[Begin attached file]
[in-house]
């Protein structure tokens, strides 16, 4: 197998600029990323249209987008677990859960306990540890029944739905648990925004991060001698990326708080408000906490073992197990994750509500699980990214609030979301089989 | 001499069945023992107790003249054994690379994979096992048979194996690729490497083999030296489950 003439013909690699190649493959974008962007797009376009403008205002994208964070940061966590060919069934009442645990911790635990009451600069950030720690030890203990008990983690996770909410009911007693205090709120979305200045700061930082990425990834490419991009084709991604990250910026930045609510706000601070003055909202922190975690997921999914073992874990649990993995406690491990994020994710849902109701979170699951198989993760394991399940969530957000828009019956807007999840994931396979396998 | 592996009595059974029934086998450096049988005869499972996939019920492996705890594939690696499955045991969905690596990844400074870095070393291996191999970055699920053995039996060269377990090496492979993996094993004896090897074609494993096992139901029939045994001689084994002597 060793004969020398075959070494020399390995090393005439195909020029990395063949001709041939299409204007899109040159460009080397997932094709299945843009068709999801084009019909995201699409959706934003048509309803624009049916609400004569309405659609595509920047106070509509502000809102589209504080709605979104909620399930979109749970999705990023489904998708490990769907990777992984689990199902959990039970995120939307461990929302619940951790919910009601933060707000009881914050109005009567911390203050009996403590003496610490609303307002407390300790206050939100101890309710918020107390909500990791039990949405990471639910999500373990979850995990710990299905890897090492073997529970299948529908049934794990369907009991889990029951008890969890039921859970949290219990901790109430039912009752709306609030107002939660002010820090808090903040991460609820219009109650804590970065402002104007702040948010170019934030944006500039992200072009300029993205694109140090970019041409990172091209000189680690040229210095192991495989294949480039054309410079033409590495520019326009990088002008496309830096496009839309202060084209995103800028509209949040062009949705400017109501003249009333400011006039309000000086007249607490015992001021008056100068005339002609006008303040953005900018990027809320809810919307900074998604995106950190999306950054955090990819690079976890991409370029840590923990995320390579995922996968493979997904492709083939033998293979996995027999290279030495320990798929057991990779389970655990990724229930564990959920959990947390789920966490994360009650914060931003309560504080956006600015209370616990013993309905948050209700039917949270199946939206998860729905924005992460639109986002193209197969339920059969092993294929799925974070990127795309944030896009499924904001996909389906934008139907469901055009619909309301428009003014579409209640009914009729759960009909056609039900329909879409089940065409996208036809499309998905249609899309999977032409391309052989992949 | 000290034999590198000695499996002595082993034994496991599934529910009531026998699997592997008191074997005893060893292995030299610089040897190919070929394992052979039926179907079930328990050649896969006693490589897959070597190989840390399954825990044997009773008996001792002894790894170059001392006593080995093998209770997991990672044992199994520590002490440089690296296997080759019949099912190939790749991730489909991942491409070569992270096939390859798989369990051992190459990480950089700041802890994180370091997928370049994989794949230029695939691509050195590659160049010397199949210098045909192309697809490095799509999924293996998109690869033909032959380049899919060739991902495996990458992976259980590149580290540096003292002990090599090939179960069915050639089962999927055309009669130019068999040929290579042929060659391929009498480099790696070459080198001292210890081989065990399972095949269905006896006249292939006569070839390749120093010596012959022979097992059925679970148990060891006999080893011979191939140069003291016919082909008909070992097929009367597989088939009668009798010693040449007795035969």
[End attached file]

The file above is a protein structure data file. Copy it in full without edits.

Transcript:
[in-house]
């Protein structure tokens, strides 16, 4: 197998600029990323249209987008677990859960306990540890029944739905648990925004991060001698990326708080408000906490073992197990994750509500699980990214609030979301089989 | 001499069945023992107790003249054994690379994979096992048979194996690729490497083999030296489950 003439013909690699190649493959974008962007797009376009403008205002994208964070940061966590060919069934009442645990911790635990009451600069950030720690030890203990008990983690996770909410009911007693205090709120979305200045700061930082990425990834490419991009084709991604990250910026930045609510706000601070003055909202922190975690997921999914073992874990649990993995406690491990994020994710849902109701979170699951198989993760394991399940969530957000828009019956807007999840994931396979396998 | 592996009595059974029934086998450096049988005869499972996939019920492996705890594939690696499955045991969905690596990844400074870095070393291996191999970055699920053995039996060269377990090496492979993996094993004896090897074609494993096992139901029939045994001689084994002597 060793004969020398075959070494020399390995090393005439195909020029990395063949001709041939299409204007899109040159460009080397997932094709299945843009068709999801084009019909995201699409959706934003048509309803624009049916609400004569309405659609595509920047106070509509502000809102589209504080709605979104909620399930979109749970999705990023489904998708490990769907990777992984689990199902959990039970995120939307461990929302619940951790919910009601933060707000009881914050109005009567911390203050009996403590003496610490609303307002407390300790206050939100101890309710918020107390909500990791039990949405990471639910999500373990979850995990710990299905890897090492073997529970299948529908049934794990369907009991889990029951008890969890039921859970949290219990901790109430039912009752709306609030107002939660002010820090808090903040991460609820219009109650804590970065402002104007702040948010170019934030944006500039992200072009300029993205694109140090970019041409990172091209000189680690040229210095192991495989294949480039054309410079033409590495520019326009990088002008496309830096496009839309202060084209995103800028509209949040062009949705400017109501003249009333400011006039309000000086007249607490015992001021008056100068005339002609006008303040953005900018990027809320809810919307900074998604995106950190999306950054955090990819690079976890991409370029840590923990995320390579995922996968493979997904492709083939033998293979996995027999290279030495320990798929057991990779389970655990990724229930564990959920959990947390789920966490994360009650914060931003309560504080956006600015209370616990013993309905948050209700039917949270199946939206998860729905924005992460639109986002193209197969339920059969092993294929799925974070990127795309944030896009499924904001996909389906934008139907469901055009619909309301428009003014579409209640009914009729759960009909056609039900329909879409089940065409996208036809499309998905249609899309999977032409391309052989992949 | 000290034999590198000695499996002595082993034994496991599934529910009531026998699997592997008191074997005893060893292995030299610089040897190919070929394992052979039926179907079930328990050649896969006693490589897959070597190989840390399954825990044997009773008996001792002894790894170059001392006593080995093998209770997991990672044992199994520590002490440089690296296997080759019949099912190939790749991730489909991942491409070569992270096939390859798989369990051992190459990480950089700041802890994180370091997928370049994989794949230029695939691509050195590659160049010397199949210098045909192309697809490095799509999924293996998109690869033909032959380049899919060739991902495996990458992976259980590149580290540096003292002990090599090939179960069915050639089962999927055309009669130019068999040929290579042929060659391929009498480099790696070459080198001292210890081989065990399972095949269905006896006249292939006569070839390749120093010596012959022979097992059925679970148990060891006999080893011979191939140069003291016919082909008909070992097929009367597989088939009668009798010693040449007795035969």